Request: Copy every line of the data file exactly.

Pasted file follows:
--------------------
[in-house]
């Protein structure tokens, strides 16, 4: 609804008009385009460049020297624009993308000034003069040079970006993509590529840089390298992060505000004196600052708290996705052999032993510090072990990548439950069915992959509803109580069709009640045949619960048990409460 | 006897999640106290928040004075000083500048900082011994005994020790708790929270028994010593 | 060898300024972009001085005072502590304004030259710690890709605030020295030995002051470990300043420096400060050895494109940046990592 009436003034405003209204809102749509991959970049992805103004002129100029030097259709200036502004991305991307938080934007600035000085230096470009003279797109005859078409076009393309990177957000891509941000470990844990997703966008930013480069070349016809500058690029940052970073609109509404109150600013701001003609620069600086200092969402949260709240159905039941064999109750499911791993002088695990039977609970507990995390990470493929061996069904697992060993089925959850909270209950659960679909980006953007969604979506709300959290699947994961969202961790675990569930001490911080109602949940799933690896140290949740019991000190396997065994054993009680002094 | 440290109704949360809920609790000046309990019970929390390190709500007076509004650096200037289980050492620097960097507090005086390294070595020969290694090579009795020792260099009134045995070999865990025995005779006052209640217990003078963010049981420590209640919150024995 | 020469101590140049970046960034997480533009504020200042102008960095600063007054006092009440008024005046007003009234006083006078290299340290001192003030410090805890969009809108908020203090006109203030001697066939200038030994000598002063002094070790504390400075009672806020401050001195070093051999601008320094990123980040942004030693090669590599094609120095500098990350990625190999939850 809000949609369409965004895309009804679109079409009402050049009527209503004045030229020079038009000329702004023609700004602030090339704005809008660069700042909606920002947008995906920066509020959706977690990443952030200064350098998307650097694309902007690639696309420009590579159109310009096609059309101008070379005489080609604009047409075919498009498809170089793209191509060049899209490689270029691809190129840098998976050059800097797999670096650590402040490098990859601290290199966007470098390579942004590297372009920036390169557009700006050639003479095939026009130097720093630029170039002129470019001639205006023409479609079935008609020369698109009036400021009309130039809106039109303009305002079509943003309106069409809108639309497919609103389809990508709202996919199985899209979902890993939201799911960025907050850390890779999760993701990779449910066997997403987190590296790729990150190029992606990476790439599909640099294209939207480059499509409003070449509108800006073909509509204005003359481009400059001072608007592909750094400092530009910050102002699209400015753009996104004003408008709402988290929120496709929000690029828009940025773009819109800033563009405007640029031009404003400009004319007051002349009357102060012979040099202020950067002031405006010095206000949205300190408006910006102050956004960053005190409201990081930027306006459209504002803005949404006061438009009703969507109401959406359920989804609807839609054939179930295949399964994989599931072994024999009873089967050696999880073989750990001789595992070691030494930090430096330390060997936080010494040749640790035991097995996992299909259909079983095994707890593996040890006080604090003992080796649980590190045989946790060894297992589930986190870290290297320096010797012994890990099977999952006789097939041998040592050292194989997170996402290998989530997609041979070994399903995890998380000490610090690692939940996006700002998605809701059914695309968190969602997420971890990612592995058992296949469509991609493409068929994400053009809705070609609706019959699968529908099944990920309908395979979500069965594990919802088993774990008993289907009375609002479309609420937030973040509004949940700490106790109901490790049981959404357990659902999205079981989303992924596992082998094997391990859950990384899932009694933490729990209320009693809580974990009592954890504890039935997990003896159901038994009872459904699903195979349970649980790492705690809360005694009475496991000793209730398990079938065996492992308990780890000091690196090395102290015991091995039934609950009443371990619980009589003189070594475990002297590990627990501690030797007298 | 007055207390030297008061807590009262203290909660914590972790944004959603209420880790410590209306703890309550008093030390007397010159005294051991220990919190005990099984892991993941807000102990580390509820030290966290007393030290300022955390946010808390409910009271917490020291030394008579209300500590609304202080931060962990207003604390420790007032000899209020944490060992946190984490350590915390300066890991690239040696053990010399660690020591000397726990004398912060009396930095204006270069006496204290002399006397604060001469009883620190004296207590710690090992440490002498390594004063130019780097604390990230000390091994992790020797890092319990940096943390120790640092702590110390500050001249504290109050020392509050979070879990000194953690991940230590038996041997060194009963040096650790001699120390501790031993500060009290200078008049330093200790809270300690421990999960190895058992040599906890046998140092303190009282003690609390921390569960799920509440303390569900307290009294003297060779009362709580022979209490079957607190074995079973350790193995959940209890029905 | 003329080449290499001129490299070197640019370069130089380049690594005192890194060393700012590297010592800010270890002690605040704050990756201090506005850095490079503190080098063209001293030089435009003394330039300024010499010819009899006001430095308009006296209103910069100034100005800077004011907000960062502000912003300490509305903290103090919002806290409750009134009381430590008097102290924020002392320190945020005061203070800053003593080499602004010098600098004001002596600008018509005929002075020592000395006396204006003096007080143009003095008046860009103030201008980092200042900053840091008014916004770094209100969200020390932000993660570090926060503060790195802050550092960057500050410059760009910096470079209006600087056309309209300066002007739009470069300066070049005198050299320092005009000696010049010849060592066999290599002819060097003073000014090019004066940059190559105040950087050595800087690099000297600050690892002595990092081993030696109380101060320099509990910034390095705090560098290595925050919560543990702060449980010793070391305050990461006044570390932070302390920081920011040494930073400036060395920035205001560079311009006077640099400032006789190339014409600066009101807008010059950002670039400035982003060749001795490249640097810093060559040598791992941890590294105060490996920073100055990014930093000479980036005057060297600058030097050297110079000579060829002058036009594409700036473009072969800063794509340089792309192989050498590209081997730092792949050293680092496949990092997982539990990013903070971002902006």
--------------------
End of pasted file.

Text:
[in-house]
């Protein structure tokens, strides 16, 4: 609804008009385009460049020297624009993308000034003069040079970006993509590529840089390298992060505000004196600052708290996705052999032993510090072990990548439950069915992959509803109580069709009640045949619960048990409460 | 006897999640106290928040004075000083500048900082011994005994020790708790929270028994010593 | 060898300024972009001085005072502590304004030259710690890709605030020295030995002051470990300043420096400060050895494109940046990592 009436003034405003209204809102749509991959970049992805103004002129100029030097259709200036502004991305991307938080934007600035000085230096470009003279797109005859078409076009393309990177957000891509941000470990844990997703966008930013480069070349016809500058690029940052970073609109509404109150600013701001003609620069600086200092969402949260709240159905039941064999109750499911791993002088695990039977609970507990995390990470493929061996069904697992060993089925959850909270209950659960679909980006953007969604979506709300959290699947994961969202961790675990569930001490911080109602949940799933690896140290949740019991000190396997065994054993009680002094 | 440290109704949360809920609790000046309990019970929390390190709500007076509004650096200037289980050492620097960097507090005086390294070595020969290694090579009795020792260099009134045995070999865990025995005779006052209640217990003078963010049981420590209640919150024995 | 020469101590140049970046960034997480533009504020200042102008960095600063007054006092009440008024005046007003009234006083006078290299340290001192003030410090805890969009809108908020203090006109203030001697066939200038030994000598002063002094070790504390400075009672806020401050001195070093051999601008320094990123980040942004030693090669590599094609120095500098990350990625190999939850 809000949609369409965004895309009804679109079409009402050049009527209503004045030229020079038009000329702004023609700004602030090339704005809008660069700042909606920002947008995906920066509020959706977690990443952030200064350098998307650097694309902007690639696309420009590579159109310009096609059309101008070379005489080609604009047409075919498009498809170089793209191509060049899209490689270029691809190129840098998976050059800097797999670096650590402040490098990859601290290199966007470098390579942004590297372009920036390169557009700006050639003479095939026009130097720093630029170039002129470019001639205006023409479609079935008609020369698109009036400021009309130039809106039109303009305002079509943003309106069409809108639309497919609103389809990508709202996919199985899209979902890993939201799911960025907050850390890779999760993701990779449910066997997403987190590296790729990150190029992606990476790439599909640099294209939207480059499509409003070449509108800006073909509509204005003359481009400059001072608007592909750094400092530009910050102002699209400015753009996104004003408008709402988290929120496709929000690029828009940025773009819109800033563009405007640029031009404003400009004319007051002349009357102060012979040099202020950067002031405006010095206000949205300190408006910006102050956004960053005190409201990081930027306006459209504002803005949404006061438009009703969507109401959406359920989804609807839609054939179930295949399964994989599931072994024999009873089967050696999880073989750990001789595992070691030494930090430096330390060997936080010494040749640790035991097995996992299909259909079983095994707890593996040890006080604090003992080796649980590190045989946790060894297992589930986190870290290297320096010797012994890990099977999952006789097939041998040592050292194989997170996402290998989530997609041979070994399903995890998380000490610090690692939940996006700002998605809701059914695309968190969602997420971890990612592995058992296949469509991609493409068929994400053009809705070609609706019959699968529908099944990920309908395979979500069965594990919802088993774990008993289907009375609002479309609420937030973040509004949940700490106790109901490790049981959404357990659902999205079981989303992924596992082998094997391990859950990384899932009694933490729990209320009693809580974990009592954890504890039935997990003896159901038994009872459904699903195979349970649980790492705690809360005694009475496991000793209730398990079938065996492992308990780890000091690196090395102290015991091995039934609950009443371990619980009589003189070594475990002297590990627990501690030797007298 | 007055207390030297008061807590009262203290909660914590972790944004959603209420880790410590209306703890309550008093030390007397010159005294051991220990919190005990099984892991993941807000102990580390509820030290966290007393030290300022955390946010808390409910009271917490020291030394008579209300500590609304202080931060962990207003604390420790007032000899209020944490060992946190984490350590915390300066890991690239040696053990010399660690020591000397726990004398912060009396930095204006270069006496204290002399006397604060001469009883620190004296207590710690090992440490002498390594004063130019780097604390990230000390091994992790020797890092319990940096943390120790640092702590110390500050001249504290109050020392509050979070879990000194953690991940230590038996041997060194009963040096650790001699120390501790031993500060009290200078008049330093200790809270300690421990999960190895058992040599906890046998140092303190009282003690609390921390569960799920509440303390569900307290009294003297060779009362709580022979209490079957607190074995079973350790193995959940209890029905 | 003329080449290499001129490299070197640019370069130089380049690594005192890194060393700012590297010592800010270890002690605040704050990756201090506005850095490079503190080098063209001293030089435009003394330039300024010499010819009899006001430095308009006296209103910069100034100005800077004011907000960062502000912003300490509305903290103090919002806290409750009134009381430590008097102290924020002392320190945020005061203070800053003593080499602004010098600098004001002596600008018509005929002075020592000395006396204006003096007080143009003095008046860009103030201008980092200042900053840091008014916004770094209100969200020390932000993660570090926060503060790195802050550092960057500050410059760009910096470079209006600087056309309209300066002007739009470069300066070049005198050299320092005009000696010049010849060592066999290599002819060097003073000014090019004066940059190559105040950087050595800087690099000297600050690892002595990092081993030696109380101060320099509990910034390095705090560098290595925050919560543990702060449980010793070391305050990461006044570390932070302390920081920011040494930073400036060395920035205001560079311009006077640099400032006789190339014409600066009101807008010059950002670039400035982003060749001795490249640097810093060559040598791992941890590294105060490996920073100055990014930093000479980036005057060297600058030097050297110079000579060829002058036009594409700036473009072969800063794509340089792309192989050498590209081997730092792949050293680092496949990092997982539990990013903070971002902006």